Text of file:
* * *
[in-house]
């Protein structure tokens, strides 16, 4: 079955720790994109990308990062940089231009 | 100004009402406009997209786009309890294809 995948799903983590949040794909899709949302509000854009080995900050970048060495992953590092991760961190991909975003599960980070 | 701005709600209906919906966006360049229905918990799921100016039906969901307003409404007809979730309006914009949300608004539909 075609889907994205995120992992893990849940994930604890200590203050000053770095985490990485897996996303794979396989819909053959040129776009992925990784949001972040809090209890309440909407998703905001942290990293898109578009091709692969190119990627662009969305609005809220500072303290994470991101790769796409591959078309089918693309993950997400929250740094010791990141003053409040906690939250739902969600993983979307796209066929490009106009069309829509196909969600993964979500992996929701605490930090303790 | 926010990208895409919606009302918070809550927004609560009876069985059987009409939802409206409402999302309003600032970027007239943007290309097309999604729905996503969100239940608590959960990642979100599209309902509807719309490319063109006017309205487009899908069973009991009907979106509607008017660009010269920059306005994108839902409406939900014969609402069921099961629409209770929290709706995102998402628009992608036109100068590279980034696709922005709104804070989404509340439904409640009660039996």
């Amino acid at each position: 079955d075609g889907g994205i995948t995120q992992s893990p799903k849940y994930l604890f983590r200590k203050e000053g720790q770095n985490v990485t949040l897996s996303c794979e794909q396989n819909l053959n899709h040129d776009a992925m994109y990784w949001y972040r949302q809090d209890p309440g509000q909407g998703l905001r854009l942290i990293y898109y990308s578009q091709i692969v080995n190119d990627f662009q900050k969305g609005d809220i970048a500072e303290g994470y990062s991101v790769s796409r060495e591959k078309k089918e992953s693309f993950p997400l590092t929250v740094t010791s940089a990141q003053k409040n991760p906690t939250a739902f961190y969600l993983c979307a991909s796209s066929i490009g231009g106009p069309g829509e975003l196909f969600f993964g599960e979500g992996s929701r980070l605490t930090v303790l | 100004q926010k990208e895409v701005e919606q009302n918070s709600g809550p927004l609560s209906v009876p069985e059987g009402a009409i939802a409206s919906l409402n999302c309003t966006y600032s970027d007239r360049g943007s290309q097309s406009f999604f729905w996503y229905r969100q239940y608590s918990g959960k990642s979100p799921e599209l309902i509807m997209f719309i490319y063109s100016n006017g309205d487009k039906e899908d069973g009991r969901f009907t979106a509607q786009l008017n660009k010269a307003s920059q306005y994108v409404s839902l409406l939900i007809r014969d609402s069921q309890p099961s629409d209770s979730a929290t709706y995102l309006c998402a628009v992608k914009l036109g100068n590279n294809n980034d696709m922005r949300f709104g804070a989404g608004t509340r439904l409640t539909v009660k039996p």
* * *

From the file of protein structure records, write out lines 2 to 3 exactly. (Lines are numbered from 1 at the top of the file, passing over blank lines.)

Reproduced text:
């Protein structure tokens, strides 16, 4: 079955720790994109990308990062940089231009 | 100004009402406009997209786009309890294809 995948799903983590949040794909899709949302509000854009080995900050970048060495992953590092991760961190991909975003599960980070 | 701005709600209906919906966006360049229905918990799921100016039906969901307003409404007809979730309006914009949300608004539909 075609889907994205995120992992893990849940994930604890200590203050000053770095985490990485897996996303794979396989819909053959040129776009992925990784949001972040809090209890309440909407998703905001942290990293898109578009091709692969190119990627662009969305609005809220500072303290994470991101790769796409591959078309089918693309993950997400929250740094010791990141003053409040906690939250739902969600993983979307796209066929490009106009069309829509196909969600993964979500992996929701605490930090303790 | 926010990208895409919606009302918070809550927004609560009876069985059987009409939802409206409402999302309003600032970027007239943007290309097309999604729905996503969100239940608590959960990642979100599209309902509807719309490319063109006017309205487009899908069973009991009907979106509607008017660009010269920059306005994108839902409406939900014969609402069921099961629409209770929290709706995102998402628009992608036109100068590279980034696709922005709104804070989404509340439904409640009660039996």
């Amino acid at each position: 079955d075609g889907g994205i995948t995120q992992s893990p799903k849940y994930l604890f983590r200590k203050e000053g720790q770095n985490v990485t949040l897996s996303c794979e794909q396989n819909l053959n899709h040129d776009a992925m994109y990784w949001y972040r949302q809090d209890p309440g509000q909407g998703l905001r854009l942290i990293y898109y990308s578009q091709i692969v080995n190119d990627f662009q900050k969305g609005d809220i970048a500072e303290g994470y990062s991101v790769s796409r060495e591959k078309k089918e992953s693309f993950p997400l590092t929250v740094t010791s940089a990141q003053k409040n991760p906690t939250a739902f961190y969600l993983c979307a991909s796209s066929i490009g231009g106009p069309g829509e975003l196909f969600f993964g599960e979500g992996s929701r980070l605490t930090v303790l | 100004q926010k990208e895409v701005e919606q009302n918070s709600g809550p927004l609560s209906v009876p069985e059987g009402a009409i939802a409206s919906l409402n999302c309003t966006y600032s970027d007239r360049g943007s290309q097309s406009f999604f729905w996503y229905r969100q239940y608590s918990g959960k990642s979100p799921e599209l309902i509807m997209f719309i490319y063109s100016n006017g309205d487009k039906e899908d069973g009991r969901f009907t979106a509607q786009l008017n660009k010269a307003s920059q306005y994108v409404s839902l409406l939900i007809r014969d609402s069921q309890p099961s629409d209770s979730a929290t709706y995102l309006c998402a628009v992608k914009l036109g100068n590279n294809n980034d696709m922005r949300f709104g804070a989404g608004t509340r439904l409640t539909v009660k039996p």